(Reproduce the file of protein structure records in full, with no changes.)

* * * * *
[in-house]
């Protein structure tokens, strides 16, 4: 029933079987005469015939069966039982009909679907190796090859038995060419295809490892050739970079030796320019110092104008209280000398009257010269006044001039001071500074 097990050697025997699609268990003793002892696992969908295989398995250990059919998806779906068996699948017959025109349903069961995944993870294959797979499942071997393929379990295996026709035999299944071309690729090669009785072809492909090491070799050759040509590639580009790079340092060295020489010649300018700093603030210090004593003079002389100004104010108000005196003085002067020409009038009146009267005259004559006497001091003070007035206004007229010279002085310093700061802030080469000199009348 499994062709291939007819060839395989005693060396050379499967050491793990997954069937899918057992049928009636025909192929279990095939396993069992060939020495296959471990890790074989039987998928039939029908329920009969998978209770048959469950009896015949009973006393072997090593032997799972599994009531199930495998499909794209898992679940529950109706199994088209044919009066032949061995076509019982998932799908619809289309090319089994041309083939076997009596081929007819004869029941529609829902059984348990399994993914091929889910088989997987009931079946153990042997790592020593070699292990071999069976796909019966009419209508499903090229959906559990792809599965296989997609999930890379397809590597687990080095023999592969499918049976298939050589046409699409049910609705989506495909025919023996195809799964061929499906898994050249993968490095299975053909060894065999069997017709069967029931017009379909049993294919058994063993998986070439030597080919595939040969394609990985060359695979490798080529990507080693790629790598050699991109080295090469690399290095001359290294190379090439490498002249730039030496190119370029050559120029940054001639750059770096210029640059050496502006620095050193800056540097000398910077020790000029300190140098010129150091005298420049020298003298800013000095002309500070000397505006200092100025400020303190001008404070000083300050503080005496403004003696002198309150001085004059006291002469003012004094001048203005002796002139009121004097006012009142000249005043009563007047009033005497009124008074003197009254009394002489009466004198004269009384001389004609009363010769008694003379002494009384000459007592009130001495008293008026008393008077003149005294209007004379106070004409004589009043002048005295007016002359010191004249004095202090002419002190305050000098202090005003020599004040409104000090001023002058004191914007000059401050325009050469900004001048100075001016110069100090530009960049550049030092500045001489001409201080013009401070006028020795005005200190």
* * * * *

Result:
[in-house]
């Protein structure tokens, strides 16, 4: 029933079987005469015939069966039982009909679907190796090859038995060419295809490892050739970079030796320019110092104008209280000398009257010269006044001039001071500074 097990050697025997699609268990003793002892696992969908295989398995250990059919998806779906068996699948017959025109349903069961995944993870294959797979499942071997393929379990295996026709035999299944071309690729090669009785072809492909090491070799050759040509590639580009790079340092060295020489010649300018700093603030210090004593003079002389100004104010108000005196003085002067020409009038009146009267005259004559006497001091003070007035206004007229010279002085310093700061802030080469000199009348 499994062709291939007819060839395989005693060396050379499967050491793990997954069937899918057992049928009636025909192929279990095939396993069992060939020495296959471990890790074989039987998928039939029908329920009969998978209770048959469950009896015949009973006393072997090593032997799972599994009531199930495998499909794209898992679940529950109706199994088209044919009066032949061995076509019982998932799908619809289309090319089994041309083939076997009596081929007819004869029941529609829902059984348990399994993914091929889910088989997987009931079946153990042997790592020593070699292990071999069976796909019966009419209508499903090229959906559990792809599965296989997609999930890379397809590597687990080095023999592969499918049976298939050589046409699409049910609705989506495909025919023996195809799964061929499906898994050249993968490095299975053909060894065999069997017709069967029931017009379909049993294919058994063993998986070439030597080919595939040969394609990985060359695979490798080529990507080693790629790598050699991109080295090469690399290095001359290294190379090439490498002249730039030496190119370029050559120029940054001639750059770096210029640059050496502006620095050193800056540097000398910077020790000029300190140098010129150091005298420049020298003298800013000095002309500070000397505006200092100025400020303190001008404070000083300050503080005496403004003696002198309150001085004059006291002469003012004094001048203005002796002139009121004097006012009142000249005043009563007047009033005497009124008074003197009254009394002489009466004198004269009384001389004609009363010769008694003379002494009384000459007592009130001495008293008026008393008077003149005294209007004379106070004409004589009043002048005295007016002359010191004249004095202090002419002190305050000098202090005003020599004040409104000090001023002058004191914007000059401050325009050469900004001048100075001016110069100090530009960049550049030092500045001489001409201080013009401070006028020795005005200190």